04 August 2013

How to Have Your Roast and Gravy Too

Sunday night is roast night in our house. It alternates between chicken, lamb and beef, and the veggies vary depending on what's growing in the garden around lunchtime each Sunday. But one thing that never varies is the gravy. My family love gravy on their roast so I always make a big jug for them to just about drown their dinner in.

I've always made it from scratch, because that's the way Mum makes it, so I've never really given much thought to the fact that perhaps you've never made gravy from scratch. When the forum started buzzing about homemade gravy from scratch I realised it was time to share my secret to a great gravy (and just how easy it is to make)

Making gravy from scratch couldn't be any easier and it tastes so much better than from a mix, once you've mastered it you'll never resort to gravy powder again.

All you need are the pan juices, cold water, plain flour and some seasonings of your choice.

Traditionally gravy uses the pan juices from a roast, but it you fry steak or rissoles or sausages you can use the pan juices from them to make delicious gravy too.

MOO Homemade Gravy

Pan juices
1/2 cup plain flour
1 cup cold water (or stock)
1 tbsp Worcestershire sauce
Salt and pepper to taste

Step one: Remove the roast from the baking dish or meat from the fry pan.

Step two: Put the baking dish or frying pan on top of the stove.

Step three: Mix  ½ cup of plain flour in 1 cup of cold water. I shake it in a Quick Shake to make sure there are no lumps. You can whisk it in a jug or a small bowl for the same lump-free result.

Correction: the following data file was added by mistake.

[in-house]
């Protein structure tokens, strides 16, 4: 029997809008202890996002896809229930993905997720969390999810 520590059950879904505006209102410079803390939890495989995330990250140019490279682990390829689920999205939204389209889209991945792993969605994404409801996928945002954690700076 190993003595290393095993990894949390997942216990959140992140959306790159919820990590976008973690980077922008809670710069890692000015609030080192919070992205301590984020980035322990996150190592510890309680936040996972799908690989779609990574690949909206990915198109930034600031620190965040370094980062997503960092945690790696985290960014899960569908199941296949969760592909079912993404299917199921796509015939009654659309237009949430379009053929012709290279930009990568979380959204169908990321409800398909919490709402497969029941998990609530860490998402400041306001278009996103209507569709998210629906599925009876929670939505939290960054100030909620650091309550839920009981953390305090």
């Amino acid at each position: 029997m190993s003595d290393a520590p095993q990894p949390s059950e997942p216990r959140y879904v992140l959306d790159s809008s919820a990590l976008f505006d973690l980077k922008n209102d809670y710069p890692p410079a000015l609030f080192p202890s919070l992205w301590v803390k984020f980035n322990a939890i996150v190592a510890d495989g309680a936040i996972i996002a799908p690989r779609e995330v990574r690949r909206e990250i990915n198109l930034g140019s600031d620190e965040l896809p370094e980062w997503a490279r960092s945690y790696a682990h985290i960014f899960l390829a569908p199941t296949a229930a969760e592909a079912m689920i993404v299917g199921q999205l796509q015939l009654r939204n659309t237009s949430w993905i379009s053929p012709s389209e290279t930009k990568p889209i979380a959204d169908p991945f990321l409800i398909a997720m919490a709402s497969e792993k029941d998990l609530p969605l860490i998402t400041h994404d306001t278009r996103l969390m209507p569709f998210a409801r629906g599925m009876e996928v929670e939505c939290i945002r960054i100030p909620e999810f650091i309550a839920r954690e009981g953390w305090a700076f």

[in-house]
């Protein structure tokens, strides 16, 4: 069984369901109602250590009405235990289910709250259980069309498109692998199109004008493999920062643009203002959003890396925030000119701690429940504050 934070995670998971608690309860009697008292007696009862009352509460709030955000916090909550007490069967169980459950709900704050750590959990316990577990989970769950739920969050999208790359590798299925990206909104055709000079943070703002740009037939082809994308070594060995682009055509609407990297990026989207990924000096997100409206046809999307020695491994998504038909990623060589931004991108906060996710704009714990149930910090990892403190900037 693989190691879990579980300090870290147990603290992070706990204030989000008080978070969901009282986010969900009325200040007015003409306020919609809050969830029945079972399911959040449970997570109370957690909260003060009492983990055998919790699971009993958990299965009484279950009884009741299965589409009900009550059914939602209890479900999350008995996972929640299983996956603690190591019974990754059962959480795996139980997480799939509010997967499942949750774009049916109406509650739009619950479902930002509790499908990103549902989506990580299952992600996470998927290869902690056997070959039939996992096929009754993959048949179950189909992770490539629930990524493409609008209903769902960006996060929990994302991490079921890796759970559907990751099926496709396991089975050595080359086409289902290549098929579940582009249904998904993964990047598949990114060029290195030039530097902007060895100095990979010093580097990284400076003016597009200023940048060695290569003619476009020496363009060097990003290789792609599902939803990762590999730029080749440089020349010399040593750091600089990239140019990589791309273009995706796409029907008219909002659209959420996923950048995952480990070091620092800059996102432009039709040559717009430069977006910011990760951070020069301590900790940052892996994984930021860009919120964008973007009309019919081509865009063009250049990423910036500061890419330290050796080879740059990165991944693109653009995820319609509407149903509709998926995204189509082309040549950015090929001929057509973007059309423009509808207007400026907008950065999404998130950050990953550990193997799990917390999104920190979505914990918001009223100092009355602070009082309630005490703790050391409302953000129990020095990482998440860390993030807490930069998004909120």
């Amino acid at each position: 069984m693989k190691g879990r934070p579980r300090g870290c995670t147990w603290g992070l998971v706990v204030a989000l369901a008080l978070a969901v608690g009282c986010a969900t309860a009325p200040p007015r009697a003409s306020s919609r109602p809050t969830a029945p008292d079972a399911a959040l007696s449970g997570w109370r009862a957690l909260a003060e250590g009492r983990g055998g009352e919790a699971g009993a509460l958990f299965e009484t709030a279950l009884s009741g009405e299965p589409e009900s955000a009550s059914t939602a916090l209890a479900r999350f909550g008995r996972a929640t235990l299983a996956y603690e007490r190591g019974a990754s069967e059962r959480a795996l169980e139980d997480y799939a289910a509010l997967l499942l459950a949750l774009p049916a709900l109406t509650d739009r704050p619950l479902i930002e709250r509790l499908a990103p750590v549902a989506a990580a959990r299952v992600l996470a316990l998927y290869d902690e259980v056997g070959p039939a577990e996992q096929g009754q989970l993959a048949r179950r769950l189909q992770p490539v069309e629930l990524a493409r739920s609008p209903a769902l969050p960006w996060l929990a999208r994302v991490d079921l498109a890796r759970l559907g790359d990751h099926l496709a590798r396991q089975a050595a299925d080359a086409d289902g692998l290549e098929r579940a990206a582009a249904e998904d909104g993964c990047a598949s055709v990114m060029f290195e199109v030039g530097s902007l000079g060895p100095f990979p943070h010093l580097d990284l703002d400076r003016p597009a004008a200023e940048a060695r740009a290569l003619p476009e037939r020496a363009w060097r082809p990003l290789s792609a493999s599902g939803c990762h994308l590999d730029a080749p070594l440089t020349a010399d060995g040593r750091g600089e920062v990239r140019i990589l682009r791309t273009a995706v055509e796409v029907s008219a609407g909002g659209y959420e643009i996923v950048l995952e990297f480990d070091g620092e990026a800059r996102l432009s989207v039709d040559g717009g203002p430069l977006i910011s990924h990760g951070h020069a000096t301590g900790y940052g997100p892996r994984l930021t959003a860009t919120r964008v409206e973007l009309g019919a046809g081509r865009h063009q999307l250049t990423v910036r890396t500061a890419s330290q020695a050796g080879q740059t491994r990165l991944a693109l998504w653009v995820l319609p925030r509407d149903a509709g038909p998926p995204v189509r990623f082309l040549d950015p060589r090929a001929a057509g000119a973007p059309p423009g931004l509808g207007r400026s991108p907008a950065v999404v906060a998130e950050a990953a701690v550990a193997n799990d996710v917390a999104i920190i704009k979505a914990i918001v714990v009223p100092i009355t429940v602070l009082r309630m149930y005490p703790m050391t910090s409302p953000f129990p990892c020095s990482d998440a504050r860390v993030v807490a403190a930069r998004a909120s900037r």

Step four: Turn on the heat under the baking dish (or fry pan). When the juices start to boil add the flour and water mixture, stirring constantly. Make sure you scrape all the brownings off the edges and bottom of the pan, these give the gravy a beautiful, rich flavour. Stir in a splash of Worcestershire sauce and stir until the mixture thickens. If it seems too thick you can always add more COLD water (hot water will cause it to lump and go gluggy), stirring all the time you're adding the water.

Step five: Add salt and pepper if needed, taste it first. Skim or pour off excess fat if you want to. Serve.

Good gravy cannot be beaten. It is the secret to finishing off a good meal. Leftover gravy can be used to thicken pie fillings, added to soups, stews and casseroles and even re-heated and poured over toasted muffins for a quick lunch or breakfast.


  1. Oh my gosh this looks amazing! I loooove gravy!

  2. The first thing my mother taught me to cook was gravy! She always removed the meat and veggies from the roasting tin, drained off any excess fat (dripping in those days!), leaving a small amount in the pan. Then the flour was stirred in and the mixture cooked on the stove top till thick and brown. Then the liquid was added and stirred very well. We always used to use the water that the green veg had been cooked in to make a very tasty gravy.

  3. Thank you! I haven't done roasts (or not since the oven at the old place worked, which must be 15 or 20 years ago and I was only old enough to help Mum with some steps), and I was wondering how to get the meat juices. Fried sausages work! Yay! Even if I save it for another, I am always going to make it when I have sausages from now on!

    1. I make the gravy straight into the frying pan when we have sausages or rissoles - no need for a separate saucepan.


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